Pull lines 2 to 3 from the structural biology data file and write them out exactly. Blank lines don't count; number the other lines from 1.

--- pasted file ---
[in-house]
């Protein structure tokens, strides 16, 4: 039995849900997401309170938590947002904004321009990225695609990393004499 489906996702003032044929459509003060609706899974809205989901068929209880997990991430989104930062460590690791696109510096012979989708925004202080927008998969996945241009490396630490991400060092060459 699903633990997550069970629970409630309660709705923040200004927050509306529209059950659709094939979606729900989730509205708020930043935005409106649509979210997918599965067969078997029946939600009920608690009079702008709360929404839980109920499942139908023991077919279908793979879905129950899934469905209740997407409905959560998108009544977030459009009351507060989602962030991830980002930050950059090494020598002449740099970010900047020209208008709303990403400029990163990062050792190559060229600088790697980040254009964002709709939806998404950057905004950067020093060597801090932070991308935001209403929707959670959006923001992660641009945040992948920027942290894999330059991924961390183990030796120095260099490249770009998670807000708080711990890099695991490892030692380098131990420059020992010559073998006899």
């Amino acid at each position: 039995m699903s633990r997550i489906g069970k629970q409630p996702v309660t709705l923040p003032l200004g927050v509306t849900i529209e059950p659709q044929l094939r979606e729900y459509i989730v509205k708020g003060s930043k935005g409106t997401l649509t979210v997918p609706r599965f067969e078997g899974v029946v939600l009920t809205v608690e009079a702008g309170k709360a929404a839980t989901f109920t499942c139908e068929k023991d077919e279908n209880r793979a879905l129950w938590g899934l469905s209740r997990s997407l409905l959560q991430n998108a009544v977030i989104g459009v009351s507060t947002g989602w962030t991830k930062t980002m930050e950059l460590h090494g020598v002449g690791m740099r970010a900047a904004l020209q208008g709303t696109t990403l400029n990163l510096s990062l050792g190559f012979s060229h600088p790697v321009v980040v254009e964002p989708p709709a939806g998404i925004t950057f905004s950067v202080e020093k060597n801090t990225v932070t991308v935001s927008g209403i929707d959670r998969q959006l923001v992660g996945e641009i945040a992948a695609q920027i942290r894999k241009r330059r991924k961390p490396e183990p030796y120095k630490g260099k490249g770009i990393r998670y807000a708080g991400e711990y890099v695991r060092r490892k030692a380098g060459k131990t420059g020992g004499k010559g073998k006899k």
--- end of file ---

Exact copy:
């Protein structure tokens, strides 16, 4: 039995849900997401309170938590947002904004321009990225695609990393004499 489906996702003032044929459509003060609706899974809205989901068929209880997990991430989104930062460590690791696109510096012979989708925004202080927008998969996945241009490396630490991400060092060459 699903633990997550069970629970409630309660709705923040200004927050509306529209059950659709094939979606729900989730509205708020930043935005409106649509979210997918599965067969078997029946939600009920608690009079702008709360929404839980109920499942139908023991077919279908793979879905129950899934469905209740997407409905959560998108009544977030459009009351507060989602962030991830980002930050950059090494020598002449740099970010900047020209208008709303990403400029990163990062050792190559060229600088790697980040254009964002709709939806998404950057905004950067020093060597801090932070991308935001209403929707959670959006923001992660641009945040992948920027942290894999330059991924961390183990030796120095260099490249770009998670807000708080711990890099695991490892030692380098131990420059020992010559073998006899």
């Amino acid at each position: 039995m699903s633990r997550i489906g069970k629970q409630p996702v309660t709705l923040p003032l200004g927050v509306t849900i529209e059950p659709q044929l094939r979606e729900y459509i989730v509205k708020g003060s930043k935005g409106t997401l649509t979210v997918p609706r599965f067969e078997g899974v029946v939600l009920t809205v608690e009079a702008g309170k709360a929404a839980t989901f109920t499942c139908e068929k023991d077919e279908n209880r793979a879905l129950w938590g899934l469905s209740r997990s997407l409905l959560q991430n998108a009544v977030i989104g459009v009351s507060t947002g989602w962030t991830k930062t980002m930050e950059l460590h090494g020598v002449g690791m740099r970010a900047a904004l020209q208008g709303t696109t990403l400029n990163l510096s990062l050792g190559f012979s060229h600088p790697v321009v980040v254009e964002p989708p709709a939806g998404i925004t950057f905004s950067v202080e020093k060597n801090t990225v932070t991308v935001s927008g209403i929707d959670r998969q959006l923001v992660g996945e641009i945040a992948a695609q920027i942290r894999k241009r330059r991924k961390p490396e183990p030796y120095k630490g260099k490249g770009i990393r998670y807000a708080g991400e711990y890099v695991r060092r490892k030692a380098g060459k131990t420059g020992g004499k010559g073998k006899k």